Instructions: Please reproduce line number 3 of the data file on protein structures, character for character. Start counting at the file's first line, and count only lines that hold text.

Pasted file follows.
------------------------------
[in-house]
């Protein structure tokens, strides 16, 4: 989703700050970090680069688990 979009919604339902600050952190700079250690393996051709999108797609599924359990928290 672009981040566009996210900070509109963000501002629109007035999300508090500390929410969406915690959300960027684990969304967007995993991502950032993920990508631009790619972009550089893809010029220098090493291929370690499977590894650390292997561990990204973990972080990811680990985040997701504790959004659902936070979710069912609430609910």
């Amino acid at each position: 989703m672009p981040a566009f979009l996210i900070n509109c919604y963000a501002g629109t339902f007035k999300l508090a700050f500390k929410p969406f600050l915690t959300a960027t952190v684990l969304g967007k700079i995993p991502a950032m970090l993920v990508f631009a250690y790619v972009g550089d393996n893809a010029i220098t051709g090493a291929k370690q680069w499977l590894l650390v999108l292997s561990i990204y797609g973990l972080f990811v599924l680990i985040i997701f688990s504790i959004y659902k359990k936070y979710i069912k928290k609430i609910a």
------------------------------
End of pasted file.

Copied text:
């Amino acid at each position: 989703m672009p981040a566009f979009l996210i900070n509109c919604y963000a501002g629109t339902f007035k999300l508090a700050f500390k929410p969406f600050l915690t959300a960027t952190v684990l969304g967007k700079i995993p991502a950032m970090l993920v990508f631009a250690y790619v972009g550089d393996n893809a010029i220098t051709g090493a291929k370690q680069w499977l590894l650390v999108l292997s561990i990204y797609g973990l972080f990811v599924l680990i985040i997701f688990s504790i959004y659902k359990k936070y979710i069912k928290k609430i609910a």